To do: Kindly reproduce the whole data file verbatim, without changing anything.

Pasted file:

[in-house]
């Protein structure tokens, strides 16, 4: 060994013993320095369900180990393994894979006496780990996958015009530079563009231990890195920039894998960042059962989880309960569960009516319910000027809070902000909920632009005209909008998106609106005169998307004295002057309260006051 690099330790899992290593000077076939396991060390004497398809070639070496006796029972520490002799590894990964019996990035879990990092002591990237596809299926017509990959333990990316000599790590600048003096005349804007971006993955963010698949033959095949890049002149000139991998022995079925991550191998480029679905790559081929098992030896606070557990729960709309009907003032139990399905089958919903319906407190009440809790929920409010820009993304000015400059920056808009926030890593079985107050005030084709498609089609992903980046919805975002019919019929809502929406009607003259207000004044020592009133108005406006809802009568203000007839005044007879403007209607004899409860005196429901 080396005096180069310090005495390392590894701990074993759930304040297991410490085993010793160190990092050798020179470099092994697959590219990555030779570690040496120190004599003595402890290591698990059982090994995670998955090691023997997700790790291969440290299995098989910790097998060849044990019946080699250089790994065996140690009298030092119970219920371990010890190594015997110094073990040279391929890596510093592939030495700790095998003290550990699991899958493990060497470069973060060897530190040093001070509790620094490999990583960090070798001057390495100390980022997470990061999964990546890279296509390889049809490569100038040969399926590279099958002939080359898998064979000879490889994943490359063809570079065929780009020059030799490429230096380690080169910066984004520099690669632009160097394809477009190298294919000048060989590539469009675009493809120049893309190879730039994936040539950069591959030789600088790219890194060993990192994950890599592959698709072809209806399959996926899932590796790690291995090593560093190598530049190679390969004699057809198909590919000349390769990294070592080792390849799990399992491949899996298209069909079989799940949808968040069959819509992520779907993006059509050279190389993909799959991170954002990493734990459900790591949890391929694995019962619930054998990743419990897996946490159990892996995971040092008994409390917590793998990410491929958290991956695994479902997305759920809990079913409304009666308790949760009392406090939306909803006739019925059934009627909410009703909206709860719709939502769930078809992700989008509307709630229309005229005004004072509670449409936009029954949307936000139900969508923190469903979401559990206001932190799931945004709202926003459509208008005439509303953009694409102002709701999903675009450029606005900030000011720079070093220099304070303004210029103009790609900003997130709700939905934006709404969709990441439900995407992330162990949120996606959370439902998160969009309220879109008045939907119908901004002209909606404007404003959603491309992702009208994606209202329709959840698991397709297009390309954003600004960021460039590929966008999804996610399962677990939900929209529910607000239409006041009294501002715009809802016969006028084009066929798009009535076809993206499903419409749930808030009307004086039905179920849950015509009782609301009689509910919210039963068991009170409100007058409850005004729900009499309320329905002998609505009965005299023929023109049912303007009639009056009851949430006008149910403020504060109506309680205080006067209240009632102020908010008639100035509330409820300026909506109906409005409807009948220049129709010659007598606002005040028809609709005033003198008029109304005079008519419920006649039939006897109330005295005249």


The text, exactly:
[in-house]
């Protein structure tokens, strides 16, 4: 060994013993320095369900180990393994894979006496780990996958015009530079563009231990890195920039894998960042059962989880309960569960009516319910000027809070902000909920632009005209909008998106609106005169998307004295002057309260006051 690099330790899992290593000077076939396991060390004497398809070639070496006796029972520490002799590894990964019996990035879990990092002591990237596809299926017509990959333990990316000599790590600048003096005349804007971006993955963010698949033959095949890049002149000139991998022995079925991550191998480029679905790559081929098992030896606070557990729960709309009907003032139990399905089958919903319906407190009440809790929920409010820009993304000015400059920056808009926030890593079985107050005030084709498609089609992903980046919805975002019919019929809502929406009607003259207000004044020592009133108005406006809802009568203000007839005044007879403007209607004899409860005196429901 080396005096180069310090005495390392590894701990074993759930304040297991410490085993010793160190990092050798020179470099092994697959590219990555030779570690040496120190004599003595402890290591698990059982090994995670998955090691023997997700790790291969440290299995098989910790097998060849044990019946080699250089790994065996140690009298030092119970219920371990010890190594015997110094073990040279391929890596510093592939030495700790095998003290550990699991899958493990060497470069973060060897530190040093001070509790620094490999990583960090070798001057390495100390980022997470990061999964990546890279296509390889049809490569100038040969399926590279099958002939080359898998064979000879490889994943490359063809570079065929780009020059030799490429230096380690080169910066984004520099690669632009160097394809477009190298294919000048060989590539469009675009493809120049893309190879730039994936040539950069591959030789600088790219890194060993990192994950890599592959698709072809209806399959996926899932590796790690291995090593560093190598530049190679390969004699057809198909590919000349390769990294070592080792390849799990399992491949899996298209069909079989799940949808968040069959819509992520779907993006059509050279190389993909799959991170954002990493734990459900790591949890391929694995019962619930054998990743419990897996946490159990892996995971040092008994409390917590793998990410491929958290991956695994479902997305759920809990079913409304009666308790949760009392406090939306909803006739019925059934009627909410009703909206709860719709939502769930078809992700989008509307709630229309005229005004004072509670449409936009029954949307936000139900969508923190469903979401559990206001932190799931945004709202926003459509208008005439509303953009694409102002709701999903675009450029606005900030000011720079070093220099304070303004210029103009790609900003997130709700939905934006709404969709990441439900995407992330162990949120996606959370439902998160969009309220879109008045939907119908901004002209909606404007404003959603491309992702009208994606209202329709959840698991397709297009390309954003600004960021460039590929966008999804996610399962677990939900929209529910607000239409006041009294501002715009809802016969006028084009066929798009009535076809993206499903419409749930808030009307004086039905179920849950015509009782609301009689509910919210039963068991009170409100007058409850005004729900009499309320329905002998609505009965005299023929023109049912303007009639009056009851949430006008149910403020504060109506309680205080006067209240009632102020908010008639100035509330409820300026909506109906409005409807009948220049129709010659007598606002005040028809609709005033003198008029109304005079008519419920006649039939006897109330005295005249």